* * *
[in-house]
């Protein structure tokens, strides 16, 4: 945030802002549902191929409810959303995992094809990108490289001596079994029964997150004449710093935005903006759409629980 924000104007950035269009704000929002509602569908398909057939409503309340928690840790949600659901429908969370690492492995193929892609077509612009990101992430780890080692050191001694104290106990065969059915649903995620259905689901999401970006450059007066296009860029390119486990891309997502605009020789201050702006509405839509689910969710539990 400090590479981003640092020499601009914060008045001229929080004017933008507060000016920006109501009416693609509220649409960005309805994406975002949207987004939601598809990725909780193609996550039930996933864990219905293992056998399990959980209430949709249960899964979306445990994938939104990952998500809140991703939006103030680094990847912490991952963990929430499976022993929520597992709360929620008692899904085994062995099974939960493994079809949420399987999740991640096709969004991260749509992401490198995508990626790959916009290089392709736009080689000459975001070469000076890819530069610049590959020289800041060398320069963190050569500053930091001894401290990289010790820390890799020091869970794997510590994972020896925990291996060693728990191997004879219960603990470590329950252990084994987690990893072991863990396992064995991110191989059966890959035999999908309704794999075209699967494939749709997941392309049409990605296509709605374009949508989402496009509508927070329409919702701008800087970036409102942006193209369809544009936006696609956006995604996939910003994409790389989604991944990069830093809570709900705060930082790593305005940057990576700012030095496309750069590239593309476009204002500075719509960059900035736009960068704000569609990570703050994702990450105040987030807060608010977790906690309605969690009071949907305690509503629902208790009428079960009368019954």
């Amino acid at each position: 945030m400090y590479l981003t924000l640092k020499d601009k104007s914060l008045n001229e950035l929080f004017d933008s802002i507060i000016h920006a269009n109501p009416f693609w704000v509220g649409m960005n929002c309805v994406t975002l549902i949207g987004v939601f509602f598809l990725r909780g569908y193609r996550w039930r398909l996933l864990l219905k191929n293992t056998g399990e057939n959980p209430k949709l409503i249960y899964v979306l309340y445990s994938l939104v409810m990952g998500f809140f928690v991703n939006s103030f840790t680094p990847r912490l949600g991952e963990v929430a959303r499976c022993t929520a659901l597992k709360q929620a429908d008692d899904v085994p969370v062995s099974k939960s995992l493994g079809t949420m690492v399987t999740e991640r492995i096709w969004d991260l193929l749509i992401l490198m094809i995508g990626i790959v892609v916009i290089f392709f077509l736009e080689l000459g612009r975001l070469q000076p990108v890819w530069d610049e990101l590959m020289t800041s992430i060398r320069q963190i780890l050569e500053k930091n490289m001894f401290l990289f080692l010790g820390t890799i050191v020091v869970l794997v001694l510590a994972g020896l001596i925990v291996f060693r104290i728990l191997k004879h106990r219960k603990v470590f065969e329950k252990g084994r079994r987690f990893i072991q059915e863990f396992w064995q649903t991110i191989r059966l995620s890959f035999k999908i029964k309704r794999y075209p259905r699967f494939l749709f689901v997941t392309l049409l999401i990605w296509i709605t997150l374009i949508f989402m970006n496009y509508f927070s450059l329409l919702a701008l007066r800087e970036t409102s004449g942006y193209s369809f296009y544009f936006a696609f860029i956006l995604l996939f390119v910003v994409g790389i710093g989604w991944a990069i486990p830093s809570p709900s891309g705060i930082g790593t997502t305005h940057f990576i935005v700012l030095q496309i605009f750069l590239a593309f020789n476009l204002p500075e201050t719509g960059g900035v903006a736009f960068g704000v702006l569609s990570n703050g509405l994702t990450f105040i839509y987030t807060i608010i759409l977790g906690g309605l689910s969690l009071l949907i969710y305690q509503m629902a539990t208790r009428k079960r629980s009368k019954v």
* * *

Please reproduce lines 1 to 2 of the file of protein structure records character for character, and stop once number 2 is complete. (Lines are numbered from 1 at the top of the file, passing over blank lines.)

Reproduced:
[in-house]
């Protein structure tokens, strides 16, 4: 945030802002549902191929409810959303995992094809990108490289001596079994029964997150004449710093935005903006759409629980 924000104007950035269009704000929002509602569908398909057939409503309340928690840790949600659901429908969370690492492995193929892609077509612009990101992430780890080692050191001694104290106990065969059915649903995620259905689901999401970006450059007066296009860029390119486990891309997502605009020789201050702006509405839509689910969710539990 400090590479981003640092020499601009914060008045001229929080004017933008507060000016920006109501009416693609509220649409960005309805994406975002949207987004939601598809990725909780193609996550039930996933864990219905293992056998399990959980209430949709249960899964979306445990994938939104990952998500809140991703939006103030680094990847912490991952963990929430499976022993929520597992709360929620008692899904085994062995099974939960493994079809949420399987999740991640096709969004991260749509992401490198995508990626790959916009290089392709736009080689000459975001070469000076890819530069610049590959020289800041060398320069963190050569500053930091001894401290990289010790820390890799020091869970794997510590994972020896925990291996060693728990191997004879219960603990470590329950252990084994987690990893072991863990396992064995991110191989059966890959035999999908309704794999075209699967494939749709997941392309049409990605296509709605374009949508989402496009509508927070329409919702701008800087970036409102942006193209369809544009936006696609956006995604996939910003994409790389989604991944990069830093809570709900705060930082790593305005940057990576700012030095496309750069590239593309476009204002500075719509960059900035736009960068704000569609990570703050994702990450105040987030807060608010977790906690309605969690009071949907305690509503629902208790009428079960009368019954």